A meeting Tuesday between the chair of Yale’s Advisory Committee on Investor Responsibility and representatives from the Graduate Employees and Students Organization yielded no immediate progress in GESO’s push for divestment from private prison holdings, GESO members said.

Although the ACIR discussed GESO’s report on abuse in prisons, the committee has decided there is not enough evidence to merit divestment, committee chair K. Geert Rouwenhorst said. GESO representatives will have a chance to present their case again during ACIR’s annual open meeting this March.

Yale President Richard Levin said he stands by ACIR’s decision.

“I referred the issue to the ACIR, and that’s the process we use,” Levin said. “Their conclusion was that this was not a case that warranted divestment under our policy.”

But Levin also said that the committee is “always open to new evidence.”

GESO, which has collected hundreds of signatures from Yale faculty, employees and students in support of divestment, alleges that Yale’s holdings in the Corrections Corporation of America ignores the corporation’s repeated violations of human rights.

“Unfortunately, Yale has gone from a tacit approval of investing in private prisons to now an active approval,” GESO organizer Mary Reynolds GRD ’07 said after the meeting with Rouwenhorst.

Reynolds said GESO organizers learned yesterday that ACIR had concluded Yale’s investment in CCA did not constitute a “grave social injury,” which is the standard for divestment set forth in “The Ethical Investor,” the book of adapted investment guidelines used by the ACIR in 1972. The guidelines define social injury as “a violation or frustration of domestic or international legal norms meant to protect against deprivations of health, safety, or basic freedoms.”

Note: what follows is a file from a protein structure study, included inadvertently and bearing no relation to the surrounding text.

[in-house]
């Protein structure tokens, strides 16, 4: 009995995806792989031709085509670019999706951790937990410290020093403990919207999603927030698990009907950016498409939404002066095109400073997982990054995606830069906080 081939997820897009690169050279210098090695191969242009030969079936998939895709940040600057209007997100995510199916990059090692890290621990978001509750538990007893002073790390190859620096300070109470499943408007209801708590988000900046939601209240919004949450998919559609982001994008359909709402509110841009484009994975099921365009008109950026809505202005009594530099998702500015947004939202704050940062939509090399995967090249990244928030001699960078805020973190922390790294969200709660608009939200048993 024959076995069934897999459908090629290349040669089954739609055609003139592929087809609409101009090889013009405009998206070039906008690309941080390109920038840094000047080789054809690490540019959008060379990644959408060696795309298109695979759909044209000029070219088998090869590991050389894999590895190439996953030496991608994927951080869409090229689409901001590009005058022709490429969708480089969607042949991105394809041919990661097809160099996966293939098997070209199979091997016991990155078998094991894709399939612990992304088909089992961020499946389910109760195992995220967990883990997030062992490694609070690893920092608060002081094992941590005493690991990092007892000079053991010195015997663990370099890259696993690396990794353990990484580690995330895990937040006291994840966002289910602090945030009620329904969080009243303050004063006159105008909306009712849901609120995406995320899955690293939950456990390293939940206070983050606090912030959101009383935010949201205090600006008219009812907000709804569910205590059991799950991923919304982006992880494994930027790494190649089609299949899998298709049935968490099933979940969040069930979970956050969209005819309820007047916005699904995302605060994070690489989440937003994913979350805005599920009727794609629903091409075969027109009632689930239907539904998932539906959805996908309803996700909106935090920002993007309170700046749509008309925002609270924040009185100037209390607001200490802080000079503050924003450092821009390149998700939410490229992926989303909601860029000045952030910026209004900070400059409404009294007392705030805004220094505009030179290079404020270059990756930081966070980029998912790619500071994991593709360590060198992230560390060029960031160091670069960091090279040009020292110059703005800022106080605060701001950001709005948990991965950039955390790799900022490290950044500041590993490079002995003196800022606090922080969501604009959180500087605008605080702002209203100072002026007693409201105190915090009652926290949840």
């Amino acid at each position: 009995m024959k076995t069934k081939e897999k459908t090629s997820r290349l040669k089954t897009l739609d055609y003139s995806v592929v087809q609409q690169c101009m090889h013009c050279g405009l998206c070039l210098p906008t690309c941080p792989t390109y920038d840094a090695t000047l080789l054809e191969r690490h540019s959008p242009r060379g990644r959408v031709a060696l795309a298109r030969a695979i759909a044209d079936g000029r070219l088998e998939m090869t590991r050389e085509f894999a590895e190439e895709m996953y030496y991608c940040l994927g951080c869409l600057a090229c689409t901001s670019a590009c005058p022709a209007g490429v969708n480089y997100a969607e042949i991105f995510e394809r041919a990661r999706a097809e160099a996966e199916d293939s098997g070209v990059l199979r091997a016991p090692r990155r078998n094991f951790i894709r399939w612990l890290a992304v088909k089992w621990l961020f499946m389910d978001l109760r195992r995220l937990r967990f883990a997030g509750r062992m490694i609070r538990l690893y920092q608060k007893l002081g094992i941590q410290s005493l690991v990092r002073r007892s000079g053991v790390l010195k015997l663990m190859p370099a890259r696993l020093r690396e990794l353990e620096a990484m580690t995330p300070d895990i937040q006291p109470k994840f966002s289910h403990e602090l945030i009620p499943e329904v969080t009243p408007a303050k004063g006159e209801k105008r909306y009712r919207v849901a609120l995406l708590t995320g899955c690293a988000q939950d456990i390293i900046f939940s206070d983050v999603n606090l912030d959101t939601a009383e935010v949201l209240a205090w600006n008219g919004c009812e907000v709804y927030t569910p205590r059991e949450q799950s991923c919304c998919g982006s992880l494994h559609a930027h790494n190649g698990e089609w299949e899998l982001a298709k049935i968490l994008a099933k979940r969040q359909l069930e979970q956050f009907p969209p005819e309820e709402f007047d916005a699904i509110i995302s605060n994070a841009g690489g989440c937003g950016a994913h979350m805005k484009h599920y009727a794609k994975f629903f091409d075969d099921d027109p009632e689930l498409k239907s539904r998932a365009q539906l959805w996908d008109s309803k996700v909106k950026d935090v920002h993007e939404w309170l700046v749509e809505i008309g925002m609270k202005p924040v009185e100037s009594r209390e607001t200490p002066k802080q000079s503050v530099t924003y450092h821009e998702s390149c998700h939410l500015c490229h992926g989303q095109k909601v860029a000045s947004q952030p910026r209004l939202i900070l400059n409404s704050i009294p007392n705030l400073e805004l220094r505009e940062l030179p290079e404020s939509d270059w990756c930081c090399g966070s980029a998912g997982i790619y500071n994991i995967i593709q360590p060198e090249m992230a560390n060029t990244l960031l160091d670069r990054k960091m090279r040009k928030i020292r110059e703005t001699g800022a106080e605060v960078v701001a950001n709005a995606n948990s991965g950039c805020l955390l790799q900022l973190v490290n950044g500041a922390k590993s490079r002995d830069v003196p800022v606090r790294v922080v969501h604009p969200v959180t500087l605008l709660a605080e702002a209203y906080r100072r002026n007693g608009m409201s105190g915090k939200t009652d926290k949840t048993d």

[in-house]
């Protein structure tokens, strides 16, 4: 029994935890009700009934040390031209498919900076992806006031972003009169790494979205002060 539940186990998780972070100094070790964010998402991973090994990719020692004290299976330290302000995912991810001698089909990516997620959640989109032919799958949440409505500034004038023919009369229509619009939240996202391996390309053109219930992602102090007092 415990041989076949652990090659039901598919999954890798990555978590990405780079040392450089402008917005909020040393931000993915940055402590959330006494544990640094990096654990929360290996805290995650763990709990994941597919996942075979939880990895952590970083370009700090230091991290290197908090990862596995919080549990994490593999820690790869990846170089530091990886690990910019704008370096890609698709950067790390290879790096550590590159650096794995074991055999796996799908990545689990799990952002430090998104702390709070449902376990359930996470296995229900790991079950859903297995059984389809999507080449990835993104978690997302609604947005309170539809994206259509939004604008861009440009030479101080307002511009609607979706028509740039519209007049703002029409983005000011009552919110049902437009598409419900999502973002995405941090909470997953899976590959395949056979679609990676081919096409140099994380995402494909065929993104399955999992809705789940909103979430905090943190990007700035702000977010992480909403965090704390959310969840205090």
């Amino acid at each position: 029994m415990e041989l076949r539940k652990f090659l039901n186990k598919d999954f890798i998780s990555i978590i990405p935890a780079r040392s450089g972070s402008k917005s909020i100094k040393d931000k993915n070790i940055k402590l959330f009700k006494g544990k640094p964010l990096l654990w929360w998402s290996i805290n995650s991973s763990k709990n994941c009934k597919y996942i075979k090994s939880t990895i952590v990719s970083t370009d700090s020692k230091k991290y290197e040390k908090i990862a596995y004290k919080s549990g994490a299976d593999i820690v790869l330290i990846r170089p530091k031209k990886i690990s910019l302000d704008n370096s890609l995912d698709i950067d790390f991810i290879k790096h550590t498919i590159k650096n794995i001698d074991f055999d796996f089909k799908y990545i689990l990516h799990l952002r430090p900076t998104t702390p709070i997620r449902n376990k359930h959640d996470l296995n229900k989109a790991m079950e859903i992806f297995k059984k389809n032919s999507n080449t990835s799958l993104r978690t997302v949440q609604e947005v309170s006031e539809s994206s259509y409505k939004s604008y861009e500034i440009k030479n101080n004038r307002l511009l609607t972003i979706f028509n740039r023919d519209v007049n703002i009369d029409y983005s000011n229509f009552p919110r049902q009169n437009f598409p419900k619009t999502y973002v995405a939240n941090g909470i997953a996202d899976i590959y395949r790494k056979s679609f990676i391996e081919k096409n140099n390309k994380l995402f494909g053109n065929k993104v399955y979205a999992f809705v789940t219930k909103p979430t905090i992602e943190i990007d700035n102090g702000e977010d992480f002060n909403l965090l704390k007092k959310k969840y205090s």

Rouwenhorst said GESO’s report did not contain evidence that the current state regulation of CCA is insufficient to prevent abuses.

“The committee … discussed the report in the ACIR, and we sort of take the view that the prison industry is a regulated industry,” Rouwenhorst said.

Sarah Haley GRD ’09, who wrote GESO’s report on the CCA, said she was pleased GESO was being given the opportunity to present its case before the ACIR in March, but she was not satisfied with the ACIR’s decision not to take a stand against investment in private prisons.

“I’m disturbed that they can’t see the blatant human-rights issues,” she said. “I’m disappointed that the standard [for divestment], at least the way it’s interpreted, seems very vague.”

Haley’s report describes instances of what she terms “rape and brutal assault” in CCA-run prisons and charges the CCA with lobbying for harsh sentencing to keep its prisons full.

GESO organizers plan to continue their campaign and expand it to other universities across the country, many of which also have money invested in private prisons, over the next semester, Reynolds said.

“In general, I think this is an issue that people are concerned about,” Haley said. “We’re going to continue this conversation.”

Yale’s investment in CCA through investment manager Farallon Capital Management totals approximately $1.5 million, according to GESO’s report.